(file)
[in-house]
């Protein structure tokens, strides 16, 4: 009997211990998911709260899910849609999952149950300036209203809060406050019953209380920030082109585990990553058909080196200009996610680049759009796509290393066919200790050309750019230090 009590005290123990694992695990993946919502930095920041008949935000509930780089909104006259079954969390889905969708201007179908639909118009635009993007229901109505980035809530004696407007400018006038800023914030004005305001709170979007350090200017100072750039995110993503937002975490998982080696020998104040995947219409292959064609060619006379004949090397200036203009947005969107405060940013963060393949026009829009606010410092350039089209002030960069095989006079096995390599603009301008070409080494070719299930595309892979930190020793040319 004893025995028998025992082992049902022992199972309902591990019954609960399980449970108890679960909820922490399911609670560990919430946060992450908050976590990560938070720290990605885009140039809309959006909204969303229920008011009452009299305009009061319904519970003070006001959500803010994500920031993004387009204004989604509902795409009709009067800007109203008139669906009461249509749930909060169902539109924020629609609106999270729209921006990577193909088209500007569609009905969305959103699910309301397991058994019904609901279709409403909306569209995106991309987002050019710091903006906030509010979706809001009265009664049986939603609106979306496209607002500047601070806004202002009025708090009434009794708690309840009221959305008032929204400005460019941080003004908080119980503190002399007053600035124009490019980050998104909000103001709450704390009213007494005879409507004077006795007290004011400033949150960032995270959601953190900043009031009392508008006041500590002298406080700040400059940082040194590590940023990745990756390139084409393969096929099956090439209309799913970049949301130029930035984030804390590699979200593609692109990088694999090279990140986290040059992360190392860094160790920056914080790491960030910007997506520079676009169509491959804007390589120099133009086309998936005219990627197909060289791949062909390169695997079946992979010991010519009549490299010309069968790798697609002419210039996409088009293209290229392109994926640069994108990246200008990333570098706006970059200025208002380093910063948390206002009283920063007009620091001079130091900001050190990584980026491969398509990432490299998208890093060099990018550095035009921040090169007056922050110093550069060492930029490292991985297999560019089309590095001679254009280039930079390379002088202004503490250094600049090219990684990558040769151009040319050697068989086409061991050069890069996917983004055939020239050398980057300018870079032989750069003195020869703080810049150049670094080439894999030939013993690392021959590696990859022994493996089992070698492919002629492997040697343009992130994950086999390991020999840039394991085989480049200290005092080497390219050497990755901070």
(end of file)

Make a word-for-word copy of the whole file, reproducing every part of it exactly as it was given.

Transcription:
[in-house]
């Protein structure tokens, strides 16, 4: 009997211990998911709260899910849609999952149950300036209203809060406050019953209380920030082109585990990553058909080196200009996610680049759009796509290393066919200790050309750019230090 009590005290123990694992695990993946919502930095920041008949935000509930780089909104006259079954969390889905969708201007179908639909118009635009993007229901109505980035809530004696407007400018006038800023914030004005305001709170979007350090200017100072750039995110993503937002975490998982080696020998104040995947219409292959064609060619006379004949090397200036203009947005969107405060940013963060393949026009829009606010410092350039089209002030960069095989006079096995390599603009301008070409080494070719299930595309892979930190020793040319 004893025995028998025992082992049902022992199972309902591990019954609960399980449970108890679960909820922490399911609670560990919430946060992450908050976590990560938070720290990605885009140039809309959006909204969303229920008011009452009299305009009061319904519970003070006001959500803010994500920031993004387009204004989604509902795409009709009067800007109203008139669906009461249509749930909060169902539109924020629609609106999270729209921006990577193909088209500007569609009905969305959103699910309301397991058994019904609901279709409403909306569209995106991309987002050019710091903006906030509010979706809001009265009664049986939603609106979306496209607002500047601070806004202002009025708090009434009794708690309840009221959305008032929204400005460019941080003004908080119980503190002399007053600035124009490019980050998104909000103001709450704390009213007494005879409507004077006795007290004011400033949150960032995270959601953190900043009031009392508008006041500590002298406080700040400059940082040194590590940023990745990756390139084409393969096929099956090439209309799913970049949301130029930035984030804390590699979200593609692109990088694999090279990140986290040059992360190392860094160790920056914080790491960030910007997506520079676009169509491959804007390589120099133009086309998936005219990627197909060289791949062909390169695997079946992979010991010519009549490299010309069968790798697609002419210039996409088009293209290229392109994926640069994108990246200008990333570098706006970059200025208002380093910063948390206002009283920063007009620091001079130091900001050190990584980026491969398509990432490299998208890093060099990018550095035009921040090169007056922050110093550069060492930029490292991985297999560019089309590095001679254009280039930079390379002088202004503490250094600049090219990684990558040769151009040319050697068989086409061991050069890069996917983004055939020239050398980057300018870079032989750069003195020869703080810049150049670094080439894999030939013993690392021959590696990859022994493996089992070698492919002629492997040697343009992130994950086999390991020999840039394991085989480049200290005092080497390219050497990755901070």